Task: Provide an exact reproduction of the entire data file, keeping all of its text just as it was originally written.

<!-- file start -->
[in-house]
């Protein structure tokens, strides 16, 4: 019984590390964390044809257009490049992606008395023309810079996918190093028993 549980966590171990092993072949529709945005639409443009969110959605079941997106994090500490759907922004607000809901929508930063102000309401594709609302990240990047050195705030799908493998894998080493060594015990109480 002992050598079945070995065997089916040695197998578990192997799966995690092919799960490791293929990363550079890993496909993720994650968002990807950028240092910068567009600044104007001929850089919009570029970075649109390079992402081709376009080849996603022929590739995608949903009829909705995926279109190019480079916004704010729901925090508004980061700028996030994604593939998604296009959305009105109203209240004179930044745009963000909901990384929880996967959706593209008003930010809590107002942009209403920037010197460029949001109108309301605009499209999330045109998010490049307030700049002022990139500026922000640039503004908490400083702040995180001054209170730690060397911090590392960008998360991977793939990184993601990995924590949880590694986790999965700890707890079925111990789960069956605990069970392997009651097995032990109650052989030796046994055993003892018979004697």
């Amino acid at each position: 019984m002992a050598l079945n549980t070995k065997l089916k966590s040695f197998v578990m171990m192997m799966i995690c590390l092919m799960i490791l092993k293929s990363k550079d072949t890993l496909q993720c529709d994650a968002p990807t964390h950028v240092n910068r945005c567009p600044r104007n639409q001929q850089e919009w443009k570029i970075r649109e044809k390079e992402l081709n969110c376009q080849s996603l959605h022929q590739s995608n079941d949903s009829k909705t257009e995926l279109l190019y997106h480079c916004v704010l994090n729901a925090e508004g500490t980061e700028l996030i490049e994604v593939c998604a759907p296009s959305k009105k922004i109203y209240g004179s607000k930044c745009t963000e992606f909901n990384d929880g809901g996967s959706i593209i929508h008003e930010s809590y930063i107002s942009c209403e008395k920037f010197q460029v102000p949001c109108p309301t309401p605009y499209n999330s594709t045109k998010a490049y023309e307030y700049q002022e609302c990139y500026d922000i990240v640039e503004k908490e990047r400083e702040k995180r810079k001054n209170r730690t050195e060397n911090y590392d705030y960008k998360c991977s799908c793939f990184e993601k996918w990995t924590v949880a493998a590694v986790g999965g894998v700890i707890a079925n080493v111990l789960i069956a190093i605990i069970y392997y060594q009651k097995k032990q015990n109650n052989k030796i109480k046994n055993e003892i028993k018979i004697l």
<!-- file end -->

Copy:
[in-house]
């Protein structure tokens, strides 16, 4: 019984590390964390044809257009490049992606008395023309810079996918190093028993 549980966590171990092993072949529709945005639409443009969110959605079941997106994090500490759907922004607000809901929508930063102000309401594709609302990240990047050195705030799908493998894998080493060594015990109480 002992050598079945070995065997089916040695197998578990192997799966995690092919799960490791293929990363550079890993496909993720994650968002990807950028240092910068567009600044104007001929850089919009570029970075649109390079992402081709376009080849996603022929590739995608949903009829909705995926279109190019480079916004704010729901925090508004980061700028996030994604593939998604296009959305009105109203209240004179930044745009963000909901990384929880996967959706593209008003930010809590107002942009209403920037010197460029949001109108309301605009499209999330045109998010490049307030700049002022990139500026922000640039503004908490400083702040995180001054209170730690060397911090590392960008998360991977793939990184993601990995924590949880590694986790999965700890707890079925111990789960069956605990069970392997009651097995032990109650052989030796046994055993003892018979004697």
């Amino acid at each position: 019984m002992a050598l079945n549980t070995k065997l089916k966590s040695f197998v578990m171990m192997m799966i995690c590390l092919m799960i490791l092993k293929s990363k550079d072949t890993l496909q993720c529709d994650a968002p990807t964390h950028v240092n910068r945005c567009p600044r104007n639409q001929q850089e919009w443009k570029i970075r649109e044809k390079e992402l081709n969110c376009q080849s996603l959605h022929q590739s995608n079941d949903s009829k909705t257009e995926l279109l190019y997106h480079c916004v704010l994090n729901a925090e508004g500490t980061e700028l996030i490049e994604v593939c998604a759907p296009s959305k009105k922004i109203y209240g004179s607000k930044c745009t963000e992606f909901n990384d929880g809901g996967s959706i593209i929508h008003e930010s809590y930063i107002s942009c209403e008395k920037f010197q460029v102000p949001c109108p309301t309401p605009y499209n999330s594709t045109k998010a490049y023309e307030y700049q002022e609302c990139y500026d922000i990240v640039e503004k908490e990047r400083e702040k995180r810079k001054n209170r730690t050195e060397n911090y590392d705030y960008k998360c991977s799908c793939f990184e993601k996918w990995t924590v949880a493998a590694v986790g999965g894998v700890i707890a079925n080493v111990l789960i069956a190093i605990i069970y392997y060594q009651k097995k032990q015990n109650n052989k030796i109480k046994n055993e003892i028993k018979i004697l």